Arthur Paul (January 18, 1925 – April 28, 2018) was an American graphic designer and the founding art director of Playboy magazine. During his time at Playboy, he commissioned illustrators and artists, including Andy Warhol, Salvador Dalí, and James Rosenquist.
In addition to being an art director and graphic designer — in particular of Playboy's rabbit logo — Art Paul was an illustrator, fine artist, curator, writer, and composer. There has been a surge of recent interest concerning both Art's past and present, with recent talks, books, exhibitions, and a documentary being made about him. At 91 years old, he put his drawings and writings into book form, creating projects focused on race, aging, animals, and graphic whimsy.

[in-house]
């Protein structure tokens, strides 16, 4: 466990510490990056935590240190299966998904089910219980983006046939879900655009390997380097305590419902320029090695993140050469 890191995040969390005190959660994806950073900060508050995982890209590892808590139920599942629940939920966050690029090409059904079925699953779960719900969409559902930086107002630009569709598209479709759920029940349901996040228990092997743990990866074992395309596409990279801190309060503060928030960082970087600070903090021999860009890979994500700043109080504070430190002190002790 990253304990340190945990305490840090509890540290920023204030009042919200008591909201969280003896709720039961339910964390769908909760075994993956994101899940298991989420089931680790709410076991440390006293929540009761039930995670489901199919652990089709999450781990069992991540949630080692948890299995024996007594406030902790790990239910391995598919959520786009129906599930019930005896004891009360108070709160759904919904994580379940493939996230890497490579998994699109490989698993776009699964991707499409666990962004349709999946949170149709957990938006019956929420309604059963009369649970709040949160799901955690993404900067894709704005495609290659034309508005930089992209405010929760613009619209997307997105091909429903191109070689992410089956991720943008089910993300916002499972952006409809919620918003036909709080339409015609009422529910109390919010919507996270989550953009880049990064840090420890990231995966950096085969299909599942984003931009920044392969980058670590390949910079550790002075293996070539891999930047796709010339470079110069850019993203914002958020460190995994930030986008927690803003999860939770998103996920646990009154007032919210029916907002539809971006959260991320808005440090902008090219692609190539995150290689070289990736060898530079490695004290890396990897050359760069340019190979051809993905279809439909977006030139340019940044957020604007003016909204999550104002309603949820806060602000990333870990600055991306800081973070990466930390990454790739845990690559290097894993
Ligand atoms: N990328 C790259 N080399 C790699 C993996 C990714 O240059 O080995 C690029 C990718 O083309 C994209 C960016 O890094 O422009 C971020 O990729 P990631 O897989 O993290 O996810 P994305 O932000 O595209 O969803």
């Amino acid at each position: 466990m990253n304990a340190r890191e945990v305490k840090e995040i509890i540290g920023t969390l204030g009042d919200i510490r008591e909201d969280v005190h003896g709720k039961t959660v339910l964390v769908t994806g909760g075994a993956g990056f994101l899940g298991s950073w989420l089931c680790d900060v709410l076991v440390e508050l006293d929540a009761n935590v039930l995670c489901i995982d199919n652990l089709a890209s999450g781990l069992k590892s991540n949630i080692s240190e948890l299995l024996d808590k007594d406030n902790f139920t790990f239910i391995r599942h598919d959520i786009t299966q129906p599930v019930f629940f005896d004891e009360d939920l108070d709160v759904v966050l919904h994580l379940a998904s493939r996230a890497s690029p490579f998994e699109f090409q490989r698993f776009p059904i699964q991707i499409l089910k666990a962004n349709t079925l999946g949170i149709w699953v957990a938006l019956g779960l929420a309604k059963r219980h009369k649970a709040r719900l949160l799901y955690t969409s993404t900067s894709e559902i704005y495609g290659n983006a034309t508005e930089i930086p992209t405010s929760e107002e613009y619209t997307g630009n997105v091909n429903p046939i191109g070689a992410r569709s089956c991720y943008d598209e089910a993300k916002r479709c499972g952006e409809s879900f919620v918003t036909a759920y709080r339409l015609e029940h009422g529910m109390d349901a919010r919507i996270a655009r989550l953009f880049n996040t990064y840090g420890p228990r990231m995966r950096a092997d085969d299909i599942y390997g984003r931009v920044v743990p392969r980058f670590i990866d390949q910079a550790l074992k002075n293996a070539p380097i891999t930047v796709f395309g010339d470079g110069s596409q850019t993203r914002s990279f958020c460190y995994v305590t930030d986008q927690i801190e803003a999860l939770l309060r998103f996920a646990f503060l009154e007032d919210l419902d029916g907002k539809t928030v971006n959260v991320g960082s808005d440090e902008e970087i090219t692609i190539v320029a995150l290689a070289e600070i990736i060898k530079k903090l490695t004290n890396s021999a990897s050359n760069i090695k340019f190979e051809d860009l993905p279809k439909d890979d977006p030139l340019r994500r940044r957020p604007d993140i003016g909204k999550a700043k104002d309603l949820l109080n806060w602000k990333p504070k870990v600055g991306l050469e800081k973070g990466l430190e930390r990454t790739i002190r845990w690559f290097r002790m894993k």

|Born||January 18, 1925|
|Died||April 28, 2018 (aged 93)|
Lake View, Chicago, Illinois, United States
|Alma mater||School of the Art Institute of Chicago|
Suzanne Seed (m. 1975)
Paul was born on January 18, 1925 in the Southwest Side of Chicago, but his family later moved to Rogers Park area on the north side. There, while attending Roger C. Sullivan High School, an art teacher recognized that he was talented enough to earn a scholarship at the School of the Art Institute of Chicago, which he attended from 1940 to 1943. After World War II service in the Army Air Corps, he attended the Institute of Design, known as the "Chicago Bauhaus" and now part of Illinois Institute of Technology, where he studied with László Moholy-Nagy.
"For Paul — student at the Institute of Design, commonly called the Chicago Bauhaus — Playboy was a laboratory for producing a model of contemporary magazine design and illustration ... Paul helped create a forum that demolished artistic and cultural boundaries. In doing so, he transformed magazine illustration." — Steven Heller, an American design critic.